Whenever an event we test for is present in a small fraction of the population, however precise the test, any true positive will be drowned in the absolute number of false alarms. Welcome to the world of Bayesian probability. Simply put, if 10000 women were tested for breast cancer, and 100 of them actually have it, 95 of the 100 will test positive. And out of the 9900 who don’t have breast cancer, 5% or 495 will test positive. This means, for every 10000 tested, 590 will test positive, of which only 95 will actually have breast cancer—16%.

This is why doctors re-test the samples that test positive. In this case, if a sample tests positive twice, the probability of cancer rises to 78%. Fun, right?

Confidence limits and statistical significance

Whenever those of us in the science fields hear the word significant, we go, “Oh yeah? Prove it.” When we say ‘significant’ we mean statistically significant with a given probability value. Even those outside the sciences hear of confidence limits and statements like “We know this with 95% confidence…” So what does it mean to have statistically significant information or to have confidence in it?

If we conclude something from a study with 95% confidence, we mean that we allow for a 5% chance that our results were sheer dumb luck. In other words, even though scientific research follows an innocent until proven guilty principle, if we kill 5 out of every 100 innocent people, we call it a good day.

To elucidate this, let’s say I gave you a coin and told you that it favors heads, i.e. if flipped enough times, it will give more heads than tails. It’s up to you, the skeptic, to test it instead of just believing me.

So you flip the coin once and get heads. Eureka! This coin favors heads! Not so fast…there was a 50% chance of getting heads by pure chance anyway. At best, you can state with 50% confidence that this coin favors heads. So you ante up again and re-flip this coin. Another heads. Don’t call Stockholm just yet. There’s now a 50% of 50% i.e. 25% probability that these two results were pure chance. But your confidence has increased now. You can state with 75% surety that there’s some funny business with the coin.

You flip it again. Another heads. Now your confidence has gone up to 88%.

Flip again. Another heads? You’re now 94% confident that the coin is biased. With the next flip, your confidence rises to 97%, which is more than enough for most scientific experiments.

Of course, I give this example to explain the intuition behind the % confidence concept. This experiment takes for granted a lot of things that change with every flip—how high you flip, air resistance, which side faces up when you flip, etc. In reality, you don’t accuse a coin of bias after five flips.

Expectation, Law of large numbers, and the Gambler’s Fallacy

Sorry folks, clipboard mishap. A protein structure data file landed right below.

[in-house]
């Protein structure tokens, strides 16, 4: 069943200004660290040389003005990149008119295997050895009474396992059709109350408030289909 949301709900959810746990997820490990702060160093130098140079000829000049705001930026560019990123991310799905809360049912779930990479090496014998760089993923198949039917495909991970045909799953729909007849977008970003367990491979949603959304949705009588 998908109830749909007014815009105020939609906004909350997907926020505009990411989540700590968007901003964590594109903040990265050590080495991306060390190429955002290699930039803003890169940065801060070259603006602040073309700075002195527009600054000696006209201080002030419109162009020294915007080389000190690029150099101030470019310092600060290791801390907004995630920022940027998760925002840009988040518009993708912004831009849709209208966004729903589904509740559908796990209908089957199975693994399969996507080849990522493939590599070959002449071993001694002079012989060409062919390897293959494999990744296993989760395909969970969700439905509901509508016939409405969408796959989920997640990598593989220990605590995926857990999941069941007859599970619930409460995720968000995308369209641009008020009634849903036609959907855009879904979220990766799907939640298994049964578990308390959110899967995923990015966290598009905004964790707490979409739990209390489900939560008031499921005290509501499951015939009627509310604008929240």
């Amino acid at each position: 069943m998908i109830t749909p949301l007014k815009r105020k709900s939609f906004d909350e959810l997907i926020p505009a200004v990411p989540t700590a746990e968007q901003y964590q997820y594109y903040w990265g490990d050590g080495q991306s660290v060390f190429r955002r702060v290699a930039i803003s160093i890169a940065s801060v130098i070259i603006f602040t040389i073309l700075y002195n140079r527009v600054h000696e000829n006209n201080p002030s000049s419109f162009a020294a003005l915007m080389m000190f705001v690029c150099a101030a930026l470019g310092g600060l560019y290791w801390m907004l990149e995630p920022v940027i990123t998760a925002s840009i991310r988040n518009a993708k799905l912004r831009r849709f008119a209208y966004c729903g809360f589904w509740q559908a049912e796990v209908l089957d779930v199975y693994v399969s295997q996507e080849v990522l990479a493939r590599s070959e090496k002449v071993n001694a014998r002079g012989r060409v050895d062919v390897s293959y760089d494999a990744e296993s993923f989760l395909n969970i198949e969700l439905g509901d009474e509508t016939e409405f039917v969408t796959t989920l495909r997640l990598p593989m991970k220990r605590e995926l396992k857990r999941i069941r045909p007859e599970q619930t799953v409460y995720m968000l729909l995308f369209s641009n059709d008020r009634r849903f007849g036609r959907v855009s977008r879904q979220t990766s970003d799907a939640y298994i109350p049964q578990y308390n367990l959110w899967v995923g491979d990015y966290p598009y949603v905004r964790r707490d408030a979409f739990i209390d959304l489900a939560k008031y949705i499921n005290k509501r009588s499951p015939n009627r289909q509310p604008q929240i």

Consider an unbiased six-faced die with the faces numbered 1 through 6. If you roll a 1, you get $1 and if you roll a 2, you get $2…you get the idea. We all know that the probability of landing any particular number is 1/6. If you threw enough times, what’s the average amount of money you’d make per roll?

Expectation simply means the probability of an event multiplied by the reward or punishment associated with that event. There’s a one-in-six chance of rolling any given number.

The law of large numbers says that if you roll this die enough times, your expectation per roll winds up around $3.5. Every number is equally likely, so the reward expected from any particular roll is the average of the rewards for each number—

(1/6 X 1) + (1/6 X 2) + (1/6 X 3) + (1/6 X 4) + (1/6 X 5) + (1/6 X 6)

= (1+2+3+4+5+6)/6

= 21/6 or $3.5

We must remember that this averaging out happens over many many rolls…nearly approaching infinity. If we ignore this, we commit what’s known as the gambler’s fallacy. Every number on the die is equally likely, and each roll is independent of any other. If you rolled 1, 2, and 3 in succession, it doesn’t mean that 4, 5, and 6 are due. Every roll has 1/6 likelihood of yielding a particular number. Yes, if you rolled the die 60000 times, you’ll most likely end up with equal rolls for each number.

People who buy lottery tickets based on numbers that are due are fooling themselves. Then again, people who expect to make a lot of money on lottery tickets wouldn’t be swayed by statistics and probability anyway.

So there it is. A small primer on statistics and probability with some real-world examples. Some of this is oversimplified here and more nuanced in actuality. Some of the intuitive explanations are based on how I understand them and subject to further exposition.

Related articles

Connecticut, gun-control, and human nature

LAWS are written for the average citizen, the meaty portion of the demographic bell curve, but a referendum on a law usually springs from something an outlier does. It may be subtle, like someone exploiting a tax-loophole, or in-your-face, like someone walking from classroom to classroom firing multiple rounds at cherubic victims.

Adam Lanza (Wikipedia)